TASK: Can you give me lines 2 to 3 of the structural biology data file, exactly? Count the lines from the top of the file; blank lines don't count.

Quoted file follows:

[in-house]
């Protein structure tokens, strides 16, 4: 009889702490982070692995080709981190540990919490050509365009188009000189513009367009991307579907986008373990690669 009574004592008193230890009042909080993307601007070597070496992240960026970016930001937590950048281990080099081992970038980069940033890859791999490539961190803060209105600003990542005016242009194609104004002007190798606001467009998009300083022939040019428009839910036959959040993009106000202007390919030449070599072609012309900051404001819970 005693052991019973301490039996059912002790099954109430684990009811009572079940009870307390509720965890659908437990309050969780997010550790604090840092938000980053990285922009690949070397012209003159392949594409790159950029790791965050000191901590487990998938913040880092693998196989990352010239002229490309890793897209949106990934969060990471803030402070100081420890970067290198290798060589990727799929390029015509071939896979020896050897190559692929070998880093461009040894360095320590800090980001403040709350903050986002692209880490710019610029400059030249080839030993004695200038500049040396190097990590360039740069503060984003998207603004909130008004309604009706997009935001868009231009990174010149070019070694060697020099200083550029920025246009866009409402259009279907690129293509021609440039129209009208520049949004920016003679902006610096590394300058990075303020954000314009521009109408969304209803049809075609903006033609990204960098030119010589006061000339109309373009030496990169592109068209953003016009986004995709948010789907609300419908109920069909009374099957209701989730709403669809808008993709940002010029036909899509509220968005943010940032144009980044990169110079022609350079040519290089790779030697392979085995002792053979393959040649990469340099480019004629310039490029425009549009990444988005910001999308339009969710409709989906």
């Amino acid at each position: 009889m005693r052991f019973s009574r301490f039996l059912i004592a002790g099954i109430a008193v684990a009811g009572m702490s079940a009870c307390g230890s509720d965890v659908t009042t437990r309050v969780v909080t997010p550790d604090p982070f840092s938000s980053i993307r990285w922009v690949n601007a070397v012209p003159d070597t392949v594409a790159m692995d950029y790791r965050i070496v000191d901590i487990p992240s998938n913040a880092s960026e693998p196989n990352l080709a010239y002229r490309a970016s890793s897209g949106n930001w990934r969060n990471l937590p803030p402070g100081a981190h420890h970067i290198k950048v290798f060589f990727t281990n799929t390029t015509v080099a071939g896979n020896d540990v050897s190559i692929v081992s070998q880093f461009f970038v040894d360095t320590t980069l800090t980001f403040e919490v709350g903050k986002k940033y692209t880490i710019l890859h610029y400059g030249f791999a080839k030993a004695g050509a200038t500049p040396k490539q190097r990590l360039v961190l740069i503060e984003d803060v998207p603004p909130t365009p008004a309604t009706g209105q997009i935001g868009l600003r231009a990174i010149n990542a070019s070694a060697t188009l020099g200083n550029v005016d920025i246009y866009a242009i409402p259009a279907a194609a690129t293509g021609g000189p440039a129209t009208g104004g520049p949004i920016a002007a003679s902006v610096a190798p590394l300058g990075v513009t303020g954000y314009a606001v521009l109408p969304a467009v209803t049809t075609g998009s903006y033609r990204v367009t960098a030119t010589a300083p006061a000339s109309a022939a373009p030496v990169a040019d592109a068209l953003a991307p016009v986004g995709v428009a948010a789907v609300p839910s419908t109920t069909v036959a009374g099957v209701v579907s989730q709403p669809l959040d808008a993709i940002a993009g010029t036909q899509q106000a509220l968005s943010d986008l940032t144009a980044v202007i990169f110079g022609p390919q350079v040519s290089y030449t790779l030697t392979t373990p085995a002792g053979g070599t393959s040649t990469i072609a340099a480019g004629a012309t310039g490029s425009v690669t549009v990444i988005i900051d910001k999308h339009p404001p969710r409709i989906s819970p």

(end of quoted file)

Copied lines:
């Protein structure tokens, strides 16, 4: 009889702490982070692995080709981190540990919490050509365009188009000189513009367009991307579907986008373990690669 009574004592008193230890009042909080993307601007070597070496992240960026970016930001937590950048281990080099081992970038980069940033890859791999490539961190803060209105600003990542005016242009194609104004002007190798606001467009998009300083022939040019428009839910036959959040993009106000202007390919030449070599072609012309900051404001819970 005693052991019973301490039996059912002790099954109430684990009811009572079940009870307390509720965890659908437990309050969780997010550790604090840092938000980053990285922009690949070397012209003159392949594409790159950029790791965050000191901590487990998938913040880092693998196989990352010239002229490309890793897209949106990934969060990471803030402070100081420890970067290198290798060589990727799929390029015509071939896979020896050897190559692929070998880093461009040894360095320590800090980001403040709350903050986002692209880490710019610029400059030249080839030993004695200038500049040396190097990590360039740069503060984003998207603004909130008004309604009706997009935001868009231009990174010149070019070694060697020099200083550029920025246009866009409402259009279907690129293509021609440039129209009208520049949004920016003679902006610096590394300058990075303020954000314009521009109408969304209803049809075609903006033609990204960098030119010589006061000339109309373009030496990169592109068209953003016009986004995709948010789907609300419908109920069909009374099957209701989730709403669809808008993709940002010029036909899509509220968005943010940032144009980044990169110079022609350079040519290089790779030697392979085995002792053979393959040649990469340099480019004629310039490029425009549009990444988005910001999308339009969710409709989906």
């Amino acid at each position: 009889m005693r052991f019973s009574r301490f039996l059912i004592a002790g099954i109430a008193v684990a009811g009572m702490s079940a009870c307390g230890s509720d965890v659908t009042t437990r309050v969780v909080t997010p550790d604090p982070f840092s938000s980053i993307r990285w922009v690949n601007a070397v012209p003159d070597t392949v594409a790159m692995d950029y790791r965050i070496v000191d901590i487990p992240s998938n913040a880092s960026e693998p196989n990352l080709a010239y002229r490309a970016s890793s897209g949106n930001w990934r969060n990471l937590p803030p402070g100081a981190h420890h970067i290198k950048v290798f060589f990727t281990n799929t390029t015509v080099a071939g896979n020896d540990v050897s190559i692929v081992s070998q880093f461009f970038v040894d360095t320590t980069l800090t980001f403040e919490v709350g903050k986002k940033y692209t880490i710019l890859h610029y400059g030249f791999a080839k030993a004695g050509a200038t500049p040396k490539q190097r990590l360039v961190l740069i503060e984003d803060v998207p603004p909130t365009p008004a309604t009706g209105q997009i935001g868009l600003r231009a990174i010149n990542a070019s070694a060697t188009l020099g200083n550029v005016d920025i246009y866009a242009i409402p259009a279907a194609a690129t293509g021609g000189p440039a129209t009208g104004g520049p949004i920016a002007a003679s902006v610096a190798p590394l300058g990075v513009t303020g954000y314009a606001v521009l109408p969304a467009v209803t049809t075609g998009s903006y033609r990204v367009t960098a030119t010589a300083p006061a000339s109309a022939a373009p030496v990169a040019d592109a068209l953003a991307p016009v986004g995709v428009a948010a789907v609300p839910s419908t109920t069909v036959a009374g099957v209701v579907s989730q709403p669809l959040d808008a993709i940002a993009g010029t036909q899509q106000a509220l968005s943010d986008l940032t144009a980044v202007i990169f110079g022609p390919q350079v040519s290089y030449t790779l030697t392979t373990p085995a002792g053979g070599t393959s040649t990469i072609a340099a480019g004629a012309t310039g490029s425009v690669t549009v990444i988005i900051d910001k999308h339009p404001p969710r409709i989906s819970p």